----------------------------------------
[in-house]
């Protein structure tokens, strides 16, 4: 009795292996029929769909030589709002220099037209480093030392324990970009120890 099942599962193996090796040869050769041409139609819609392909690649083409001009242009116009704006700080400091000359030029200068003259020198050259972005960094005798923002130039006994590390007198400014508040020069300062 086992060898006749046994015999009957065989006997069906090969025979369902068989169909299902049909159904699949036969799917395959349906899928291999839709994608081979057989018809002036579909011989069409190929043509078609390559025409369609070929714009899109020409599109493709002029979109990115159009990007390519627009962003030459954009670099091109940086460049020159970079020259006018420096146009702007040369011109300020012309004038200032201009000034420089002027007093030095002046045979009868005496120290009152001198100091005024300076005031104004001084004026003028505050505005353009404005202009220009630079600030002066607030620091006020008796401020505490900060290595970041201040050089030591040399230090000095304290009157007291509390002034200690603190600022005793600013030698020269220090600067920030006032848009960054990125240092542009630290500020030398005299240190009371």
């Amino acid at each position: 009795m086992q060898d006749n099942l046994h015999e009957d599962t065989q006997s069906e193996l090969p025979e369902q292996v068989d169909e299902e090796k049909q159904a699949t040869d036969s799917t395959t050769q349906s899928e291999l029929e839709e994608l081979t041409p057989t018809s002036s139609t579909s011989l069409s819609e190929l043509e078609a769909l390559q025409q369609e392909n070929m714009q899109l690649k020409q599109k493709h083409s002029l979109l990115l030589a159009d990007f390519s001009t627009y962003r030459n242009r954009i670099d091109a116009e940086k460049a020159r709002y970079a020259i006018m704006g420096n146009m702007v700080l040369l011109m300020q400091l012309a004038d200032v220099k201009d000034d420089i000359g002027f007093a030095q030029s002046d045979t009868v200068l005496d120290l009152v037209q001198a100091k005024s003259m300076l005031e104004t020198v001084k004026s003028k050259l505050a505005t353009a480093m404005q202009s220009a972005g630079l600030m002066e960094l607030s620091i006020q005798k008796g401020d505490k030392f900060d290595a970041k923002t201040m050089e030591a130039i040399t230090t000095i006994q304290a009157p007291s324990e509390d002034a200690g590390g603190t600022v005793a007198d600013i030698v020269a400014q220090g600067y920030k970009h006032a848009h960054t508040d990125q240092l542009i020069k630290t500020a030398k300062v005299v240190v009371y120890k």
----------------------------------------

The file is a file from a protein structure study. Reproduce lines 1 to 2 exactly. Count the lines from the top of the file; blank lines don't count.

[in-house]
């Protein structure tokens, strides 16, 4: 009795292996029929769909030589709002220099037209480093030392324990970009120890 099942599962193996090796040869050769041409139609819609392909690649083409001009242009116009704006700080400091000359030029200068003259020198050259972005960094005798923002130039006994590390007198400014508040020069300062 086992060898006749046994015999009957065989006997069906090969025979369902068989169909299902049909159904699949036969799917395959349906899928291999839709994608081979057989018809002036579909011989069409190929043509078609390559025409369609070929714009899109020409599109493709002029979109990115159009990007390519627009962003030459954009670099091109940086460049020159970079020259006018420096146009702007040369011109300020012309004038200032201009000034420089002027007093030095002046045979009868005496120290009152001198100091005024300076005031104004001084004026003028505050505005353009404005202009220009630079600030002066607030620091006020008796401020505490900060290595970041201040050089030591040399230090000095304290009157007291509390002034200690603190600022005793600013030698020269220090600067920030006032848009960054990125240092542009630290500020030398005299240190009371």